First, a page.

Dispose Bail applications within 2 weeks, Anticipatory bail pleas in 6 weeks: Gujarat  HC to Lower Courts

The Gujarat High Court has asked all courts in the state to scrupulously follow the directions of the Supreme Court regarding the disposal of bail applications within two weeks and anticipatory bail pleas within six weeks.

The bench of Chief Justice Sunita Agarwal and Justice Anuruddha Mayee on Monday passed the order in a petition filed by one Bhavesh Rabari against the practice of adjournment of bail pleas for several weeks.

An administrative decision has been taken to do away with the litigation stage of admitting bail applications, the court said.

It is worth noting here in the bail matter of social activist Teesta Setalvad in a case of fabricating evidence in the 2002 Gujarat riots cases, the Supreme Court had questioned the Gujarat High Court about the adjournment of her plea for more than six weeks.

The high court, in its order, said the procedure for the disposal of bail applications must be followed scrupulously as per the law laid down by the apex court in the case of Satyendra Antil.

The Supreme Court had mandated that bail applications must be disposed of within two weeks and applications of anticipatory bail within six weeks, subject to exceptions such as intervening applications or special provisions mandating otherwise, the order stated.

The bench further said that the “issuance of rule” practice of admitting bail pleas and then adjourning the same for a final hearing for weeks without going into the merits of the case on the same date needs to be curbed.

The court said that in a meeting between the chief justice, advocate general and public prosecutor on the administrative side during the hearing of the matter, it was decided that the office of public prosecutor will not insist on the issuance of rules in bail matters.

“We have also been informed that the practice of issuance of rule that continued in this court for a long time has been done away with,” it said.

Since the courts hearing bail applications have now stopped issuing rules, the bench does not find any reason to issue any direction or guidelines in the matter and only deems it fit and proper to record that “the bail applications are to be dealt with by every court as per the law of the land”, it said.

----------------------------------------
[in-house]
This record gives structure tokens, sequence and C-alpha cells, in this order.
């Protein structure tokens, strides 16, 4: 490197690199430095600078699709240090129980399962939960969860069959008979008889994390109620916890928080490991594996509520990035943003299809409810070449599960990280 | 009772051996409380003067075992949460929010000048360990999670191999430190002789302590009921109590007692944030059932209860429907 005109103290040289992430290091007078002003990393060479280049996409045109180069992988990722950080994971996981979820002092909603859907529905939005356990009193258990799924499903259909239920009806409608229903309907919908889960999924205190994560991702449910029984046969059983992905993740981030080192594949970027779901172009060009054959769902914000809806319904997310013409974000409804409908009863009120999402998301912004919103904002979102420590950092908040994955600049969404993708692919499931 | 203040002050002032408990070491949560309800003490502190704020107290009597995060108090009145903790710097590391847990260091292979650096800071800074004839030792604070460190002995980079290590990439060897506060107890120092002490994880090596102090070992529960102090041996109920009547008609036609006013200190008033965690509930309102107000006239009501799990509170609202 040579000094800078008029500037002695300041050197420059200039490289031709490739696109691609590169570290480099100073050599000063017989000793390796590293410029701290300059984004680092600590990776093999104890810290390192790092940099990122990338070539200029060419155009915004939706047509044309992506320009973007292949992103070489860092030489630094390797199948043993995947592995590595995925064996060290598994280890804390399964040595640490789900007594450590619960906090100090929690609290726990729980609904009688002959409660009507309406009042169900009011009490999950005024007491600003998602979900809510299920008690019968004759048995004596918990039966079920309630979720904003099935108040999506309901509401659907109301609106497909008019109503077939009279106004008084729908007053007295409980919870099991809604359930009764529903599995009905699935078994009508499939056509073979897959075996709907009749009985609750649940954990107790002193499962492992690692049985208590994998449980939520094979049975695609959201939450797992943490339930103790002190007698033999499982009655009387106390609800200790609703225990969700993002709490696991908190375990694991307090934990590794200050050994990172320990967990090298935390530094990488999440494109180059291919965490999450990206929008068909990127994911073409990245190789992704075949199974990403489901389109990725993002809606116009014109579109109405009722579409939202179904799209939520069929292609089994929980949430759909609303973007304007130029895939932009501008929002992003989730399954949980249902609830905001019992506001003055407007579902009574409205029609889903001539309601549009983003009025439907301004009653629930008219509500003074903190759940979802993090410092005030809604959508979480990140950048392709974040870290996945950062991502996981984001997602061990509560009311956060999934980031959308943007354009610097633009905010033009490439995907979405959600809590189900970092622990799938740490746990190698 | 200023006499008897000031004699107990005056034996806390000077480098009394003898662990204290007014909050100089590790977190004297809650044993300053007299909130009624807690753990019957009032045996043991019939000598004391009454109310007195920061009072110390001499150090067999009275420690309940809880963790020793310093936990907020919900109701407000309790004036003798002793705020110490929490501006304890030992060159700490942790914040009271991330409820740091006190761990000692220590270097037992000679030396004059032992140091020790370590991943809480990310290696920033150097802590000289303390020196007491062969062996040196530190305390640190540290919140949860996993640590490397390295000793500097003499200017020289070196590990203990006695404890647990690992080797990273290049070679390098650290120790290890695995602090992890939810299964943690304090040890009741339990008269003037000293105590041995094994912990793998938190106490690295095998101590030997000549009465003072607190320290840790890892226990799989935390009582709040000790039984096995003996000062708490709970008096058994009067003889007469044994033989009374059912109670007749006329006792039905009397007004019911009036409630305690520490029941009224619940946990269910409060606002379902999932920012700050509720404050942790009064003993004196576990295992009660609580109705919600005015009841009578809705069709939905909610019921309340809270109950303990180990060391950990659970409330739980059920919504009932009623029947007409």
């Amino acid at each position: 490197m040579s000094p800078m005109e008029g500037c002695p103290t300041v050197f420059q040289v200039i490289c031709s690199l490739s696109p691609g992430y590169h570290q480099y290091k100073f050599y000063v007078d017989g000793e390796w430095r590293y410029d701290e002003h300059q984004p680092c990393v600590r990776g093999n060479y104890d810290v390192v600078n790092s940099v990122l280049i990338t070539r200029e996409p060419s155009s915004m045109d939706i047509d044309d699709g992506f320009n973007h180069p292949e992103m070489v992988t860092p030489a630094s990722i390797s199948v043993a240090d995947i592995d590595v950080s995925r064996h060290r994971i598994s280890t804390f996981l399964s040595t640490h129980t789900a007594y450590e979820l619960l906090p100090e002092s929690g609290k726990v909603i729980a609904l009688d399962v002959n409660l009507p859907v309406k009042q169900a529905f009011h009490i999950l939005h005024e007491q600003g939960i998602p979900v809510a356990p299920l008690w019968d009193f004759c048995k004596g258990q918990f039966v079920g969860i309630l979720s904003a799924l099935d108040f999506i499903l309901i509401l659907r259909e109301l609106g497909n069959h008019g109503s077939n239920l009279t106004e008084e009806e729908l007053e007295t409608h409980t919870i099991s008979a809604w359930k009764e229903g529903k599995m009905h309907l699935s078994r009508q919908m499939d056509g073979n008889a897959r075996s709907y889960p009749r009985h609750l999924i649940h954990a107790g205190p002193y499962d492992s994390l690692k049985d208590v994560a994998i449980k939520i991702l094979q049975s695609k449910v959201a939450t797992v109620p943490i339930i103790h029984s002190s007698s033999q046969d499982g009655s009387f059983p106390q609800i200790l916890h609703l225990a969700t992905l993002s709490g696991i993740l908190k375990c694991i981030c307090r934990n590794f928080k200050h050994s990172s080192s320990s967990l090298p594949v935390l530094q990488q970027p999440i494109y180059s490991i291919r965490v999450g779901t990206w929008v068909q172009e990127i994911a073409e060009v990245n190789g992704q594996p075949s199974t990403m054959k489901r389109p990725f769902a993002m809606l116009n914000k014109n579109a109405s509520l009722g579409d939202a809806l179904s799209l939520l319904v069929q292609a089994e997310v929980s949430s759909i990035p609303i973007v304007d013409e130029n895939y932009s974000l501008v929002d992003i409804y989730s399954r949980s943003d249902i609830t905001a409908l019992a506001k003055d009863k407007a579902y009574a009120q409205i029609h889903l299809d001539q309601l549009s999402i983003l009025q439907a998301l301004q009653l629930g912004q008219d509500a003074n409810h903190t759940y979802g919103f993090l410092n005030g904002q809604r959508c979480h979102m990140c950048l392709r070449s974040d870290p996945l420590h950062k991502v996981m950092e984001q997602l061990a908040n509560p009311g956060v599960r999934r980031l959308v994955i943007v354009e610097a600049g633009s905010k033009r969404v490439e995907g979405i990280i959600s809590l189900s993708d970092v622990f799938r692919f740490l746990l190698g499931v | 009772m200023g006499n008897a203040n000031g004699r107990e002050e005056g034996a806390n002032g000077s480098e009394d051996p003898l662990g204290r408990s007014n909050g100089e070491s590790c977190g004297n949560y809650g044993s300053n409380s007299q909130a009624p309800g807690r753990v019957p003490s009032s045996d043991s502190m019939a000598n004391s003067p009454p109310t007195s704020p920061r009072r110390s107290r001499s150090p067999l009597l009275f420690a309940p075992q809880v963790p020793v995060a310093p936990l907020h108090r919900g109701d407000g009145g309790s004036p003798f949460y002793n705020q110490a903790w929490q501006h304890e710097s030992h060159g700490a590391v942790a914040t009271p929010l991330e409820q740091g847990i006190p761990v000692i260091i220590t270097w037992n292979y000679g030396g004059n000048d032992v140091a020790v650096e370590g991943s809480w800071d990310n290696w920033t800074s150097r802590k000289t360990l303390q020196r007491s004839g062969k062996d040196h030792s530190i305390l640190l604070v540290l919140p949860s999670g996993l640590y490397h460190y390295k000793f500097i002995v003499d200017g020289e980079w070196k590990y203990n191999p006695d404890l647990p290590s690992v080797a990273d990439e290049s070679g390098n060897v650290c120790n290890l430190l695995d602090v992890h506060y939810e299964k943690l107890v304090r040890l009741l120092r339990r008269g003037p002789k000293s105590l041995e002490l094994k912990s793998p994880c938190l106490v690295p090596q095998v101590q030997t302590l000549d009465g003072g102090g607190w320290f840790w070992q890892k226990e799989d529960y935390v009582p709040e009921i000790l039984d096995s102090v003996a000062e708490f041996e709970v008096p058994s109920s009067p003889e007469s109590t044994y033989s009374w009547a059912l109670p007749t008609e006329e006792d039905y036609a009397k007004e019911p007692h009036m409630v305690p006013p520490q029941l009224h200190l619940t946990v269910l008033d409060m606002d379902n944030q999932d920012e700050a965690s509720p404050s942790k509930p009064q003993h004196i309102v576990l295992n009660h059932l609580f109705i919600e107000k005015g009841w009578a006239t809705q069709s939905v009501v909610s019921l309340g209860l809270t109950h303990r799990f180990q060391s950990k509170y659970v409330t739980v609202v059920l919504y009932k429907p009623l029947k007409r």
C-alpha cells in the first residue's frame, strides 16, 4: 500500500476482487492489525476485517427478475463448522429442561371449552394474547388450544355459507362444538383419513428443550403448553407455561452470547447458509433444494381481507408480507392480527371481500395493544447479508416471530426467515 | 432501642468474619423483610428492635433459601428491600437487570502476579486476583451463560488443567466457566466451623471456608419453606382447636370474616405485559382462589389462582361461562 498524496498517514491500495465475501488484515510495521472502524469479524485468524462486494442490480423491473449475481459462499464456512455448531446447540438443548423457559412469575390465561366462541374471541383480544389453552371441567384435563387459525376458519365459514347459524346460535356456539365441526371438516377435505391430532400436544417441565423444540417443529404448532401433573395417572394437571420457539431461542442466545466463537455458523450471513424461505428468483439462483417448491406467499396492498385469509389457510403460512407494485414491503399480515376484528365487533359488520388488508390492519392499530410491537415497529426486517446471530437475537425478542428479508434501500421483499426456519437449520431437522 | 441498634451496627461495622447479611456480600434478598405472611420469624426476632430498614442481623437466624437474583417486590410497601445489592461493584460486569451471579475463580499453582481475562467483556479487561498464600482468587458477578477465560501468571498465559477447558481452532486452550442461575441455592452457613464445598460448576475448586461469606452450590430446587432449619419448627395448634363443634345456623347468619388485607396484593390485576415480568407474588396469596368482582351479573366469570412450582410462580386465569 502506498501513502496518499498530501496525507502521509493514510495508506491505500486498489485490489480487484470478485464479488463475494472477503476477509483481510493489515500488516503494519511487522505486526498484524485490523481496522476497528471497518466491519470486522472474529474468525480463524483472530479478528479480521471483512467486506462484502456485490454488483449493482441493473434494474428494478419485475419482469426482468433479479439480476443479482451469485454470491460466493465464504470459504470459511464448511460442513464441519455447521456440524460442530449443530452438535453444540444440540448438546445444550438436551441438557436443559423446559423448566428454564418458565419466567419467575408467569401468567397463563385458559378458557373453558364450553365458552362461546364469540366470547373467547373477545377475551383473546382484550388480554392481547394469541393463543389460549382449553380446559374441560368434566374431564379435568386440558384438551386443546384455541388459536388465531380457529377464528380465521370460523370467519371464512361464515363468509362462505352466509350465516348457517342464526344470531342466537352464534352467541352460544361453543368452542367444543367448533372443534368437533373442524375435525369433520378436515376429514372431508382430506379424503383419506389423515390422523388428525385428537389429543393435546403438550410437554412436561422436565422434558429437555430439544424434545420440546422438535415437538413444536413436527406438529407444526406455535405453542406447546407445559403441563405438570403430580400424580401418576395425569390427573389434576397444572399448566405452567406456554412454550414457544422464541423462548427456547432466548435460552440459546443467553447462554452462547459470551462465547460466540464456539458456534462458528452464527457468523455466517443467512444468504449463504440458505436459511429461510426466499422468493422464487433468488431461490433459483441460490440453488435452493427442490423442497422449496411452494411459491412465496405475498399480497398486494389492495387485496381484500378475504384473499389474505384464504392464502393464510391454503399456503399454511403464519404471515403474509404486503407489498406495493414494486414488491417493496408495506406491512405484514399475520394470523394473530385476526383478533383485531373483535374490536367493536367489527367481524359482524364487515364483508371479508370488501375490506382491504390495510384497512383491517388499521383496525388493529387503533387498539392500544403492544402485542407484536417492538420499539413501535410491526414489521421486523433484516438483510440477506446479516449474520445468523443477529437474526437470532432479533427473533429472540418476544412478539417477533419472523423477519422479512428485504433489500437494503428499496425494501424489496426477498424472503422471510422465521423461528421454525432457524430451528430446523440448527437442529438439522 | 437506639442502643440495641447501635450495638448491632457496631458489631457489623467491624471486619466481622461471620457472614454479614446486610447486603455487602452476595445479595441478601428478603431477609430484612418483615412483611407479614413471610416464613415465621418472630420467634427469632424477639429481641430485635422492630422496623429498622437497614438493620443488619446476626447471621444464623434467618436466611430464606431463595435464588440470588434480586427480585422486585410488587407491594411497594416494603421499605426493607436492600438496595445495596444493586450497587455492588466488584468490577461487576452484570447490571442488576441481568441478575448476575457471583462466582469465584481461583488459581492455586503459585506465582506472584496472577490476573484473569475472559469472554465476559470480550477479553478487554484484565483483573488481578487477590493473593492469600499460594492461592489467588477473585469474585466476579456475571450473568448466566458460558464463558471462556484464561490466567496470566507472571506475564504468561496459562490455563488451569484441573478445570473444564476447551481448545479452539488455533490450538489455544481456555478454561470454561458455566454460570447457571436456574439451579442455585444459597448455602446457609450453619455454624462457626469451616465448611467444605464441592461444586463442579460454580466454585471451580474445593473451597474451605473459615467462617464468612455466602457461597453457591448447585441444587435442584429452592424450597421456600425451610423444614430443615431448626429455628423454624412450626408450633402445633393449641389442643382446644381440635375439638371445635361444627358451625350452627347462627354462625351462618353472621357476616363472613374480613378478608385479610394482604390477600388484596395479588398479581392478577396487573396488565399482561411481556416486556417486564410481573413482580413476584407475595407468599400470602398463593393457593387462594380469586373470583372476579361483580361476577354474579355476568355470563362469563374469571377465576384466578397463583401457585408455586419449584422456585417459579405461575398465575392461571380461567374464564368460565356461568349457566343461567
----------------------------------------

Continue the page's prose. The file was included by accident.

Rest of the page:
The high court further observed that there may be cases in which it finds it proper to entertain an application without the applicant having moved the sessions courts initially or where it may feel justified in asking the applicant to move the sessions court or refer the matter to that court.

Also Read

“In any case, all depends upon the discretion of the judge hearing the case. It must be left to the judge to exercise the discretion vested in him by the statute depending upon the face of the particular case,” the court said.

It is open for the learned judge to assess the facts of each case to form an opinion on whether special circumstances existed for not entitling the applicant to approach the high court directly, it added.

“However, we find it just and proper to add a word of caution that any routine practice of relegating the applicant to approach the court of sessions where the chargesheet is filed during the pendency of the bail application before the high court has not got our seal of approval with what we have stated above,” it said.

The bench said it would be open for the public prosecutor to argue before the high court that since the chargesheet is filed during the pendency of the bail application, the applicant has no option but to approach the sessions court.

“It is the choice of the applicant to lose a chance to approach the trial court because otherwise, the applicant has two chances first to approach the sessions court and then the high court,” it said.

Related Articles

Latest Articles